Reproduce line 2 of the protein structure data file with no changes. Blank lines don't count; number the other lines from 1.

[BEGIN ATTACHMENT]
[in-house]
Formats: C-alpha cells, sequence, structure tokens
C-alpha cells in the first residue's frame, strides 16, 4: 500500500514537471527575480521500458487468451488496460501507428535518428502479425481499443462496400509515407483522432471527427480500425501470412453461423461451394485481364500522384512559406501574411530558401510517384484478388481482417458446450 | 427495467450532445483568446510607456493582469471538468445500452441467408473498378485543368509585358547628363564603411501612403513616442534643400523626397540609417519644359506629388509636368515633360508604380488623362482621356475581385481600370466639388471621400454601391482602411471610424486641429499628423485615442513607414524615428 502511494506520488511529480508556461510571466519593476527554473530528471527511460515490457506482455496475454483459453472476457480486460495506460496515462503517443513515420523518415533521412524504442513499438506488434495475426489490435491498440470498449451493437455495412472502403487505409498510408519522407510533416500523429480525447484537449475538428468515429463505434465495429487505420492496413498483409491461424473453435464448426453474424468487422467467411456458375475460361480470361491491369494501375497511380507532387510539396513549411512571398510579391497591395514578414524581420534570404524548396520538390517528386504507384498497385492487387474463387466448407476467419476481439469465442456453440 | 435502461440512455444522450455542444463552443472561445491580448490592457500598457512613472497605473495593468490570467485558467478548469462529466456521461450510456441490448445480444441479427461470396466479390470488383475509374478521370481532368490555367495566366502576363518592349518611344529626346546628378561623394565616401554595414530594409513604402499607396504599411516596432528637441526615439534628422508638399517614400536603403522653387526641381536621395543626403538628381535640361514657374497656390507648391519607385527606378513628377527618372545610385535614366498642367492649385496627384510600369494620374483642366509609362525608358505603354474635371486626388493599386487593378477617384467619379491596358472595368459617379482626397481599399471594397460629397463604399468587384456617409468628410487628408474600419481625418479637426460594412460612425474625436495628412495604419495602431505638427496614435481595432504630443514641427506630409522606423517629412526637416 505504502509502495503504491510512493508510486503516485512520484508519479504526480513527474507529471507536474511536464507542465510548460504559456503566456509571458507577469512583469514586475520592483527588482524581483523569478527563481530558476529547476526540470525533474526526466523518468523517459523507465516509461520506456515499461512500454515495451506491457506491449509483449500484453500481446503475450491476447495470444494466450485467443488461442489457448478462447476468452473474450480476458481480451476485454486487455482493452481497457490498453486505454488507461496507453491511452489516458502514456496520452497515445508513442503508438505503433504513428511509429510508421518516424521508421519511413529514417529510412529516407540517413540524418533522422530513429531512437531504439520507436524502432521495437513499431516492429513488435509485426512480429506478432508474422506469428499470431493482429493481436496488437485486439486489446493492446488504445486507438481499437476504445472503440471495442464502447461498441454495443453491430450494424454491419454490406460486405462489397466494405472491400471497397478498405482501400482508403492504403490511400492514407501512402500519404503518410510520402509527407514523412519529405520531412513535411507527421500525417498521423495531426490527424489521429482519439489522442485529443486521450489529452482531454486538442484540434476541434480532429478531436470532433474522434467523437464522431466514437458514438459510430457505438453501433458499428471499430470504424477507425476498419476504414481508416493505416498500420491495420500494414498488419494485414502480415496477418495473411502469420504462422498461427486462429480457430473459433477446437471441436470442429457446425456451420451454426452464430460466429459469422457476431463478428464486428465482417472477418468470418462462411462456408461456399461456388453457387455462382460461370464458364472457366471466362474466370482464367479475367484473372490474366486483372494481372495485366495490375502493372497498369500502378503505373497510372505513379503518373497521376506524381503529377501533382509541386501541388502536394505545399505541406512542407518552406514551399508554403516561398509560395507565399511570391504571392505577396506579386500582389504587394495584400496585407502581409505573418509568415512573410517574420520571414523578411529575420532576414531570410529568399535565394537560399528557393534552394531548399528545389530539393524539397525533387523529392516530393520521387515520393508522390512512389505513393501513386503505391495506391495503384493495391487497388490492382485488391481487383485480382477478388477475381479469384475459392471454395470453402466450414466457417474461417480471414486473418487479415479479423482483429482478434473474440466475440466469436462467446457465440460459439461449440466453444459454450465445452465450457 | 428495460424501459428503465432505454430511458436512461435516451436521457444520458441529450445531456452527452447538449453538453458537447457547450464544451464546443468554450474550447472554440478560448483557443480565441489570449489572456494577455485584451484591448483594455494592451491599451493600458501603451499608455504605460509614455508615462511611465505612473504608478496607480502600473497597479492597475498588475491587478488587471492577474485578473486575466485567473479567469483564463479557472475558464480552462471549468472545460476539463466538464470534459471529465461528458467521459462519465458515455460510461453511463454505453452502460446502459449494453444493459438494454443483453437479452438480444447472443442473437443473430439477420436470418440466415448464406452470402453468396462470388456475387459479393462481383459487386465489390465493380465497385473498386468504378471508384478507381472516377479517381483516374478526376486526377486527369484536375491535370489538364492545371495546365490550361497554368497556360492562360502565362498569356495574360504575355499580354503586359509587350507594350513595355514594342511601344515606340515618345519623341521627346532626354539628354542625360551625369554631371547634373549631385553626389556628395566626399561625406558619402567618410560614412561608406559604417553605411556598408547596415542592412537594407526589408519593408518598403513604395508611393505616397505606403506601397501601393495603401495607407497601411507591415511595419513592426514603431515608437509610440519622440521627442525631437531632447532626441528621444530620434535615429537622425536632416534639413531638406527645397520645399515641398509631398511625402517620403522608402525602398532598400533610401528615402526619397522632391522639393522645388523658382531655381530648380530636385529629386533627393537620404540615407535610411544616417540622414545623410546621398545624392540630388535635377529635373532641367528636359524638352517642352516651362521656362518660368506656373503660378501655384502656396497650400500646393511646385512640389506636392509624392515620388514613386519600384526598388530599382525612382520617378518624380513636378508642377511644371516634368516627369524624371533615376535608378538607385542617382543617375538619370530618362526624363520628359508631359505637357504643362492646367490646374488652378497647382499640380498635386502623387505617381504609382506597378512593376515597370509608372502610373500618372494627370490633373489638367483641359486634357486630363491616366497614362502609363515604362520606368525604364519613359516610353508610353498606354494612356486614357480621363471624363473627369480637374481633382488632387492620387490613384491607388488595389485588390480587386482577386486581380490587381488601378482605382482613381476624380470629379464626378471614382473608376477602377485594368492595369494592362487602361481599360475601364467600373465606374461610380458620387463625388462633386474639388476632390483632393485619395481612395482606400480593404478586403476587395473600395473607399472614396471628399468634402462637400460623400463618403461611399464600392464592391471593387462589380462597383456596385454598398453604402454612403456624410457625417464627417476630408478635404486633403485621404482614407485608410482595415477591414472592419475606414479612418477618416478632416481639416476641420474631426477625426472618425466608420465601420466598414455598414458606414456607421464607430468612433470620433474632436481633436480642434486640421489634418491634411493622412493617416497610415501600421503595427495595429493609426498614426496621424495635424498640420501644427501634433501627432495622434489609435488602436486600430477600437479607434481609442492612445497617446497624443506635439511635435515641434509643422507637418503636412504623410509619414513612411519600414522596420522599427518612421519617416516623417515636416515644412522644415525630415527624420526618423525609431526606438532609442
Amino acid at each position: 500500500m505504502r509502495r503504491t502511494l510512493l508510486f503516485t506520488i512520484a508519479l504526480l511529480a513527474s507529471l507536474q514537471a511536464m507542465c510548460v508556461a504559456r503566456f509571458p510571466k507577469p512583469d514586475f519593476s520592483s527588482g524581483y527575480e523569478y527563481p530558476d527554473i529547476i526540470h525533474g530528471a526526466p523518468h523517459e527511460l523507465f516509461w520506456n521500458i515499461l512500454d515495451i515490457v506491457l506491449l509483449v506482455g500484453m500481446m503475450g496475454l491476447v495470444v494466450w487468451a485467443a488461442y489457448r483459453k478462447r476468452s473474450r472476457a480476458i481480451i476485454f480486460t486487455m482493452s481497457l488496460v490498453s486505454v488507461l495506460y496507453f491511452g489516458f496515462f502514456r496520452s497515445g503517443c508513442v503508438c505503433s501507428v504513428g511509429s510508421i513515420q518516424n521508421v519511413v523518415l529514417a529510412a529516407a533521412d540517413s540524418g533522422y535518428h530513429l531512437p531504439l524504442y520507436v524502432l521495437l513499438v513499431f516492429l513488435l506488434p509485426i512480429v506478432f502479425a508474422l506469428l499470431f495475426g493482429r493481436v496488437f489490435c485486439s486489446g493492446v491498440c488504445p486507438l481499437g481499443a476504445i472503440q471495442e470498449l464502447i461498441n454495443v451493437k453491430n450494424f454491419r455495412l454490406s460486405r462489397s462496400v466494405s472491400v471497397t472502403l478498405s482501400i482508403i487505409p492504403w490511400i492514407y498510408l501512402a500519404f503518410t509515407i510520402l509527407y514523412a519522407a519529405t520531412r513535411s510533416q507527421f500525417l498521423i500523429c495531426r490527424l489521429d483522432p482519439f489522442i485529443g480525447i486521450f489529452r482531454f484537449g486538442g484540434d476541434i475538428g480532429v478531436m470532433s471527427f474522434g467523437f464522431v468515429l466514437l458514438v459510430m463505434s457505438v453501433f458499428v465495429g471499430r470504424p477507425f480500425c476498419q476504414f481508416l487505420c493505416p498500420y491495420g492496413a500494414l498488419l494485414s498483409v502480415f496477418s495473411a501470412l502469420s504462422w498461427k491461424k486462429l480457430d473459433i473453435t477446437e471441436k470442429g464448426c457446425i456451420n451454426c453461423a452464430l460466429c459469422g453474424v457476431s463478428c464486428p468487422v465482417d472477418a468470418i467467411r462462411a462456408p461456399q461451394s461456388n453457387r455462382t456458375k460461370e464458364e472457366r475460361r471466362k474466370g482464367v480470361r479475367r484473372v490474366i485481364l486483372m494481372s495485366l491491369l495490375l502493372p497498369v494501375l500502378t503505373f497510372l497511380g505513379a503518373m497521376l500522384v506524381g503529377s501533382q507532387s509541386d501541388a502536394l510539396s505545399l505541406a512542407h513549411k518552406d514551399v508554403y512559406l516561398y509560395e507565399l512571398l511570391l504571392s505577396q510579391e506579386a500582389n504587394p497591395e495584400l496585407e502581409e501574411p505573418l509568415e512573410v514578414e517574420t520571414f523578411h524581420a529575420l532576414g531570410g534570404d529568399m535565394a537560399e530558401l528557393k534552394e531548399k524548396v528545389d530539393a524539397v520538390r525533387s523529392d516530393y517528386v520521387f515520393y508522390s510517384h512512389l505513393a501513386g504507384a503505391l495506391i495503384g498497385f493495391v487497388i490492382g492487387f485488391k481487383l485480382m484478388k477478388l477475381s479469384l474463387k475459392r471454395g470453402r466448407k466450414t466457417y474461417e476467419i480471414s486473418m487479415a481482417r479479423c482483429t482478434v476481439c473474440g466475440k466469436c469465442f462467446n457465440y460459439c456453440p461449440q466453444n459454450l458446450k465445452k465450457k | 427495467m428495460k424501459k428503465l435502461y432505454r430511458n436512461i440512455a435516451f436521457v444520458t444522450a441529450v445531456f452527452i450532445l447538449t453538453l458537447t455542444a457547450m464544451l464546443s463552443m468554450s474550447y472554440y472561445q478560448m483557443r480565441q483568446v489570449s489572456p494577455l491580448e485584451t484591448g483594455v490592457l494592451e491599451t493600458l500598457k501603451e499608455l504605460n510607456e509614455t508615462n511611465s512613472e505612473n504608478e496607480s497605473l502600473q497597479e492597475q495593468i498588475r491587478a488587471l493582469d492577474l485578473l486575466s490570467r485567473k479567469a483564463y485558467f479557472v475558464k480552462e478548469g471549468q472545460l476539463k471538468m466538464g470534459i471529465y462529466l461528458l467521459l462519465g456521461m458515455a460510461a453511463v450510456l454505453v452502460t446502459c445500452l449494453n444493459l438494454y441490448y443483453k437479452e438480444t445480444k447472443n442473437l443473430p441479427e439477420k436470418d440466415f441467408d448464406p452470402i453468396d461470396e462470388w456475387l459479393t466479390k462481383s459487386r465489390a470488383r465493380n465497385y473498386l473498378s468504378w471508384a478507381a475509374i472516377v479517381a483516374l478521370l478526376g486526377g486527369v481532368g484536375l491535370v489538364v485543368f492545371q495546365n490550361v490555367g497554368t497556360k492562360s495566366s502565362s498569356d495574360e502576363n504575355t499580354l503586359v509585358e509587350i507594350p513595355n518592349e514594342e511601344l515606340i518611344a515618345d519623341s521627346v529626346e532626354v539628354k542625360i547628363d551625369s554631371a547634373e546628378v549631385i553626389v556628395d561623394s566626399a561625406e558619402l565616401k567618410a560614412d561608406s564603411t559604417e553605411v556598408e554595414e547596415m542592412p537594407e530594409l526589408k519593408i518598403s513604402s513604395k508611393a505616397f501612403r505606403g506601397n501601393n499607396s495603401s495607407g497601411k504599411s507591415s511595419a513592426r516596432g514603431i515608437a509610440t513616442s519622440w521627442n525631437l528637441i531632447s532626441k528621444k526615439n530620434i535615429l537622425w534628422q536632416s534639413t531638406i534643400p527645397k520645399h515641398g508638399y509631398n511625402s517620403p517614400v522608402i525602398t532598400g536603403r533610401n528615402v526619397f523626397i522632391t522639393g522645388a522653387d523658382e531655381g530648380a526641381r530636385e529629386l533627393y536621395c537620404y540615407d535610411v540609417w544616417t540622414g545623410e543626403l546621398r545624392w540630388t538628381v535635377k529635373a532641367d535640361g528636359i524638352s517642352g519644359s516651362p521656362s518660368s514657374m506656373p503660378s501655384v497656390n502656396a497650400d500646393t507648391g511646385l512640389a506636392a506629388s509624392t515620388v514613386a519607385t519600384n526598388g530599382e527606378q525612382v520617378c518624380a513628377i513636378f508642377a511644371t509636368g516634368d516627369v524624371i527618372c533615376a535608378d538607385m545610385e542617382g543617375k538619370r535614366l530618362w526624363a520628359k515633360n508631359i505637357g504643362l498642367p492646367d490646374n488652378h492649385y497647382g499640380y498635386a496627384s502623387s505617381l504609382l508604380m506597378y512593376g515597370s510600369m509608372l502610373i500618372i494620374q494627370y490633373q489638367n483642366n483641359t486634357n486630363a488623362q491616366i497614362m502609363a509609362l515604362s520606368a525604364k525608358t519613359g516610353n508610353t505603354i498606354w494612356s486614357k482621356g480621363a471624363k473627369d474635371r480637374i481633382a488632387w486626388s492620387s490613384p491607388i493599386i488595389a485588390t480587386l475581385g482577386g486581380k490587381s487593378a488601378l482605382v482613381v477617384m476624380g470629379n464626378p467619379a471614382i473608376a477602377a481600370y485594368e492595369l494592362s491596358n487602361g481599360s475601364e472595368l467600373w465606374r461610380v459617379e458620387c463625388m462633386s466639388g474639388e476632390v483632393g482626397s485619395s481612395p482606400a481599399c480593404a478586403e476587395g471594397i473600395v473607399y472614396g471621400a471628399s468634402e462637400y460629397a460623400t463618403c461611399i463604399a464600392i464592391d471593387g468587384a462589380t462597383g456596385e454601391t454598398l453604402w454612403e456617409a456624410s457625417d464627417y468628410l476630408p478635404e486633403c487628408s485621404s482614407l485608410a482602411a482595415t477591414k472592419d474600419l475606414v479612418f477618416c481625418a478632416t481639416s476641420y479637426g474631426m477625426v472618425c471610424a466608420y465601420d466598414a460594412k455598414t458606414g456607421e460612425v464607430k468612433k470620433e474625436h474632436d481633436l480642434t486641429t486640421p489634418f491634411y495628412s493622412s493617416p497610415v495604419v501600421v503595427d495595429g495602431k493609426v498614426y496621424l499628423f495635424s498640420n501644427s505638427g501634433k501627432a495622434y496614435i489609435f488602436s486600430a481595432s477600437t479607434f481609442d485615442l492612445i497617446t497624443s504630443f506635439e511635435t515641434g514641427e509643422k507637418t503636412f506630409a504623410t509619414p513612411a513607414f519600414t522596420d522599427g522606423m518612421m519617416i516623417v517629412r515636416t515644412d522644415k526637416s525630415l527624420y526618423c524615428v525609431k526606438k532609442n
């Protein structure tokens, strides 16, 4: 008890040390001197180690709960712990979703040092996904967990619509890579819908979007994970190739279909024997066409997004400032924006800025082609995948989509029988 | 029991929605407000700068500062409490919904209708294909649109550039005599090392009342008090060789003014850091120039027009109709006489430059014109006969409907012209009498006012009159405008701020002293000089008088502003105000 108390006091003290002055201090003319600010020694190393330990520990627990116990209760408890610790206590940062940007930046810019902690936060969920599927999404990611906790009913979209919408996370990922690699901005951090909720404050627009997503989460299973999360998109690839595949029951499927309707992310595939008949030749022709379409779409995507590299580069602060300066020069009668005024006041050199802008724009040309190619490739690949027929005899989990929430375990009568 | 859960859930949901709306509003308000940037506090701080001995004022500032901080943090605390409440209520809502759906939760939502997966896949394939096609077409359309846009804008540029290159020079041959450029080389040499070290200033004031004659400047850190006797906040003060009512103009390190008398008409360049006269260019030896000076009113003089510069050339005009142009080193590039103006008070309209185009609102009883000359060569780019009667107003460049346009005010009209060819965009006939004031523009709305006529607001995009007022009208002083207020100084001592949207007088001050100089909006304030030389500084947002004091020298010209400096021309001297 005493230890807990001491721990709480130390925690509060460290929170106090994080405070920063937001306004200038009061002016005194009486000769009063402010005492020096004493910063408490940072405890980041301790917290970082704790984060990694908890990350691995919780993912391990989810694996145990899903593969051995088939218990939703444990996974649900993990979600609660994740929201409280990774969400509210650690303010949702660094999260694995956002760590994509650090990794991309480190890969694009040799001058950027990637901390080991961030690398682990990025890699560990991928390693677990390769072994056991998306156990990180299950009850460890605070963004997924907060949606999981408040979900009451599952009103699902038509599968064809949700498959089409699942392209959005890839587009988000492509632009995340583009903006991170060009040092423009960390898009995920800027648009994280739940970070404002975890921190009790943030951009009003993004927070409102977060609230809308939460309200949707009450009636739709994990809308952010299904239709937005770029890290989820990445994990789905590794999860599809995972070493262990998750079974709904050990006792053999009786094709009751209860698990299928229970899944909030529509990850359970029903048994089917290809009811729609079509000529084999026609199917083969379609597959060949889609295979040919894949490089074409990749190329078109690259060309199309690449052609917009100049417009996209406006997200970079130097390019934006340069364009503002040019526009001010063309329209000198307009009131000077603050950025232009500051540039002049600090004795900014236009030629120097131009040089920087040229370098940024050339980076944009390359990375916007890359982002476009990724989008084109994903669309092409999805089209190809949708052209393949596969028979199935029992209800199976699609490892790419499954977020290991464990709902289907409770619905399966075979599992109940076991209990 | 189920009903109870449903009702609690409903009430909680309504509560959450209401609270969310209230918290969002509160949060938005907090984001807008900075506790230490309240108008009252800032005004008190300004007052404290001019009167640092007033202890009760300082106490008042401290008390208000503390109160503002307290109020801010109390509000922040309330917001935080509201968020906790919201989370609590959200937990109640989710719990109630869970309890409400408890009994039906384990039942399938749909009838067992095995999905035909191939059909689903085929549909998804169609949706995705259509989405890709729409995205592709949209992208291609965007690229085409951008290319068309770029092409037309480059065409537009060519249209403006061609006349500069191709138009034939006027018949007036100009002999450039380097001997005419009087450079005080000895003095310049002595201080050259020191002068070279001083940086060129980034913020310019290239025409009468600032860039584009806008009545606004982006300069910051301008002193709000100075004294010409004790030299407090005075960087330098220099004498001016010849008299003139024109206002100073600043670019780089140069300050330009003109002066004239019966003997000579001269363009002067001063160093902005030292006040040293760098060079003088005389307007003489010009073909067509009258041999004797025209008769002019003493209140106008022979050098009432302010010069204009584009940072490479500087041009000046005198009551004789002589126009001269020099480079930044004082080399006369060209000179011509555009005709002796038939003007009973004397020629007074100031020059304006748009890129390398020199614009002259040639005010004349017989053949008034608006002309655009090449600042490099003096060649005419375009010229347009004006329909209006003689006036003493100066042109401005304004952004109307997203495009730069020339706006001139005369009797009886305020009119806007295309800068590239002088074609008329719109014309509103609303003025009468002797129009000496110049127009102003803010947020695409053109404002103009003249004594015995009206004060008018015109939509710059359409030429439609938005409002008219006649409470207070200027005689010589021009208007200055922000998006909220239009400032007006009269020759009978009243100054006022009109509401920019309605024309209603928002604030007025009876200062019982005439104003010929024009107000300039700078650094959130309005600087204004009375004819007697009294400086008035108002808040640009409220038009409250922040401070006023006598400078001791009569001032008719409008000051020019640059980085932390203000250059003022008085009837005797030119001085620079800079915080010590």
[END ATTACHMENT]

Formats: C-alpha cells, sequence, structure tokens